Archdiocese of St. John's

Tuesday, 15 April 2014

EASTER MESSAGE 2014



Dear Sisters and Brothers in Christ;

“We have seen the Lord!” This was the jubilant cry of the disciples of Jesus as the wonder and truth of the Resurrection dawned upon them. When Jesus died on the Cross, their hopes had died with Him. When he was buried in the tomb, their hopes and dreams were buried too.

Everything changed for the disciples when Jesus rose from the dead. They knew than that He was still with them, walking beside them. They knew that Death did not have the final say. They heard in a new way, with new meaning, Jesus’ words, “I came that you may have life, and have it more abundantly.” (John 10:10)

The Resurrection changes everything for us, too. We are witnesses to the power of the Resurrection, which is still being poured out into our world. We have seen this power in the person and the impact of Pope Francis over the past year. We have seen his witness of joy and heard his words of acceptance, of challenge and of love, and our hearts have thrilled. Pope Francis, in his letter, The Joy of the Gospel, calls us to return to the heart of our faith; he calls us to return to Jesus and to find joy and life in his core message of love, hope and reconciliation . Pope Francis has given us the gift of many powerful images of him in prisons and hospitals, walking among the poor, carrying a humble staff of wood, always with his warm smile. By his witness, Pope Francis says to us, “You can do it, too. It really isn’t that hard. Jesus calls you, and me, to be people who open doors for others, never to close them.”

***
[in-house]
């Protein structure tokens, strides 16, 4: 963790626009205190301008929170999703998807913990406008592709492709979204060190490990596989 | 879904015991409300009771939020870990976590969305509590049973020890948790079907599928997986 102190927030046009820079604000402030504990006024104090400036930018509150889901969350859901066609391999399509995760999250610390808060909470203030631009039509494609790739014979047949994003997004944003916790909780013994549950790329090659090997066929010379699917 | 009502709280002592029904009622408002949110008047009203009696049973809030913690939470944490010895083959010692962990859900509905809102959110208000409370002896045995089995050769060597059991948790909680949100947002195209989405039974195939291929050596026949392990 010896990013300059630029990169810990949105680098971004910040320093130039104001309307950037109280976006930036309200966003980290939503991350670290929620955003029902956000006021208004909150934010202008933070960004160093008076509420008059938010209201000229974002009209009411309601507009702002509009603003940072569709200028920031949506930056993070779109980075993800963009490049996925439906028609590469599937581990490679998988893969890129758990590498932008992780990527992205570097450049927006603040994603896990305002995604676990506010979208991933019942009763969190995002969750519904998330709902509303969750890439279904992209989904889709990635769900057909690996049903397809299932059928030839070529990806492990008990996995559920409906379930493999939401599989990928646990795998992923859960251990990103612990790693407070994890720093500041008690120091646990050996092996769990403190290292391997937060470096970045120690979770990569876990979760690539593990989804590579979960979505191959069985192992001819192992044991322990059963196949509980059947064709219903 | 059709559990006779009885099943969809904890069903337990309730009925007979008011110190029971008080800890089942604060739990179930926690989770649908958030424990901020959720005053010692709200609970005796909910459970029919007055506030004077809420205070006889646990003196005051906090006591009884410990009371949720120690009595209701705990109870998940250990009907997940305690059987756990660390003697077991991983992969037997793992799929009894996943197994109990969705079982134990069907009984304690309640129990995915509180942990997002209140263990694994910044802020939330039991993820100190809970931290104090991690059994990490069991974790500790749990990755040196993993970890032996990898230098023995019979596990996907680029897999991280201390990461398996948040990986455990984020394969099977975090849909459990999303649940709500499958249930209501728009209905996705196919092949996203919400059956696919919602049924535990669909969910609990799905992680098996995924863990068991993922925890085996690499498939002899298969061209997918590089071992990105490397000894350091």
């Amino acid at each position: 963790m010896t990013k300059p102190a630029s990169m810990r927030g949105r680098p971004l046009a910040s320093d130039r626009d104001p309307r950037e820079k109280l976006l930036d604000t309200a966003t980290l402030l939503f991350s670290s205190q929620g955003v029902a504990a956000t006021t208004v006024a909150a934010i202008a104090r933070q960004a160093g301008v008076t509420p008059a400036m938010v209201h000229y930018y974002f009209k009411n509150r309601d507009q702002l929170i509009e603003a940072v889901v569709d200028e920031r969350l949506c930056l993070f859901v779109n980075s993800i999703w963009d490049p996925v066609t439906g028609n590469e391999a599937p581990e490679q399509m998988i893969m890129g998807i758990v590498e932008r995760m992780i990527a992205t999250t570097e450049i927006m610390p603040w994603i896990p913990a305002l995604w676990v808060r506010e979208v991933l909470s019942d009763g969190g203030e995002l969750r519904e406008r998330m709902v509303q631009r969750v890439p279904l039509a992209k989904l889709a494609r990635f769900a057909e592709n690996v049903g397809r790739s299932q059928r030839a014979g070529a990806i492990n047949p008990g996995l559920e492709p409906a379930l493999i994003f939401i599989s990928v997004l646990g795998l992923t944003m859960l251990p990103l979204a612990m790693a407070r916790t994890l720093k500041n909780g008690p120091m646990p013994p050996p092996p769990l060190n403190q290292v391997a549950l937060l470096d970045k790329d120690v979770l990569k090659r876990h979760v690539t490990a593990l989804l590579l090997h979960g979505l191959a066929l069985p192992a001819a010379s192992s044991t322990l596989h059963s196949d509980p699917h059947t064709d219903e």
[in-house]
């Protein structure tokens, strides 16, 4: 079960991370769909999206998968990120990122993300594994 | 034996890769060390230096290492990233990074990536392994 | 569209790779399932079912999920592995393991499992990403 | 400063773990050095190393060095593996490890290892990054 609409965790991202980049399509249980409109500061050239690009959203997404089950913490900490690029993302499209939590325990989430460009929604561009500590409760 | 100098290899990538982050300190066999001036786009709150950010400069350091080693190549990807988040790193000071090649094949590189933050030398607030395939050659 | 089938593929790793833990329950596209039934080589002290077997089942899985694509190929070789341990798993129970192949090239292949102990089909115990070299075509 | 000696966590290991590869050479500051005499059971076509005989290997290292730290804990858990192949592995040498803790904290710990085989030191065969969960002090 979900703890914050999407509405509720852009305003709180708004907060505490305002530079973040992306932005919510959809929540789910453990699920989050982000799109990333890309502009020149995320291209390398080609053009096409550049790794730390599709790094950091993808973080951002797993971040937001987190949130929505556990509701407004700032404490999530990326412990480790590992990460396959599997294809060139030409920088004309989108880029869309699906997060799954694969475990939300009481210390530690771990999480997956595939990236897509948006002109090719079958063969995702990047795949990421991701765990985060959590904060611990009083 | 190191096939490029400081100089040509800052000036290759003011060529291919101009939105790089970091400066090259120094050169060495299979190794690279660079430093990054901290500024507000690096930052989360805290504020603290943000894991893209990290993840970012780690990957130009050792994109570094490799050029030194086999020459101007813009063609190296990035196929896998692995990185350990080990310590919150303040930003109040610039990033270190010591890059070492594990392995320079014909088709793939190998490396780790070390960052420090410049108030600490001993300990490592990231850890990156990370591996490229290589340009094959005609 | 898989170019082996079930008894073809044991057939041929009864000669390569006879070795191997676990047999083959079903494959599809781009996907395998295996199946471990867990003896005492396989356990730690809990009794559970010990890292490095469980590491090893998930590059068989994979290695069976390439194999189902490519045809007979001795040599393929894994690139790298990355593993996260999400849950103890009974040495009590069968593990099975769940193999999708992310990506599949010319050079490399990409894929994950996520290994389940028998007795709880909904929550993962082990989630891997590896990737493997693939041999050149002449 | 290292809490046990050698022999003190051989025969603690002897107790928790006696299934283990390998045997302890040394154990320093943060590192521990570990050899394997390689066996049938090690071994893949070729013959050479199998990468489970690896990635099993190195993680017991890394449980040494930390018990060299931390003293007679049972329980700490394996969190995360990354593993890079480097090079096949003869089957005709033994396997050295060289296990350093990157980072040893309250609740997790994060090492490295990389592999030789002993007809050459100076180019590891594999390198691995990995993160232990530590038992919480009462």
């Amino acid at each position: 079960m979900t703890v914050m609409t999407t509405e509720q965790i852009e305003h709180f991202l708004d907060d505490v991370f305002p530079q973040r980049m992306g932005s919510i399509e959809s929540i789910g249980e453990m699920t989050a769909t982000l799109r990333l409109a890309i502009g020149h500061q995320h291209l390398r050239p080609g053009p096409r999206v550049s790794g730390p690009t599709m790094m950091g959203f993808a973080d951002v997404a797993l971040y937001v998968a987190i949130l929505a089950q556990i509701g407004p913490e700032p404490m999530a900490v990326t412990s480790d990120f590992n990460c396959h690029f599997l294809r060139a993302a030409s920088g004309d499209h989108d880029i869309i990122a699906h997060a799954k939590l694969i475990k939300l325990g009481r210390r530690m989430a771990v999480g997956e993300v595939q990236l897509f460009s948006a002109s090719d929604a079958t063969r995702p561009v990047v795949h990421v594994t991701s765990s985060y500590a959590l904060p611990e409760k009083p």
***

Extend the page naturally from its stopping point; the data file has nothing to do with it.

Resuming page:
I think that Pope Francis is right. The Resurrection of Jesus means that you and I are called to open doors for others, never to shut them. There are many doors. You know better than anyone else the closed doors that you have faced in life. The Good News is that Jesus is alive. Like the early disciples, you have seen Him! He comes to you cleverly disguised as the counsellor who assists you in finding meaning, the child who offers you forgiveness, the cashier who smiles at the end of a hard day, the mother who looks up from the fog of Alzheimer’s and recognizes a beloved child, the supervisor at work who gives you a break, the person ahead of you in line-up at Tim Horton’s who pays for your cup of tea. Yes, it is true that there are many doors. And it is just as true that there are many ways open doors.

I wish you and yours a joyful Easter. Together with Jesus and with Pope Francis, let us commit ourselves to opening doors, and bringing hope and joy into all the corners and margins of our world.

In Christ,
Most Reverend Martin W. Currie

Archbishop of St. John’s

Friday, 11 April 2014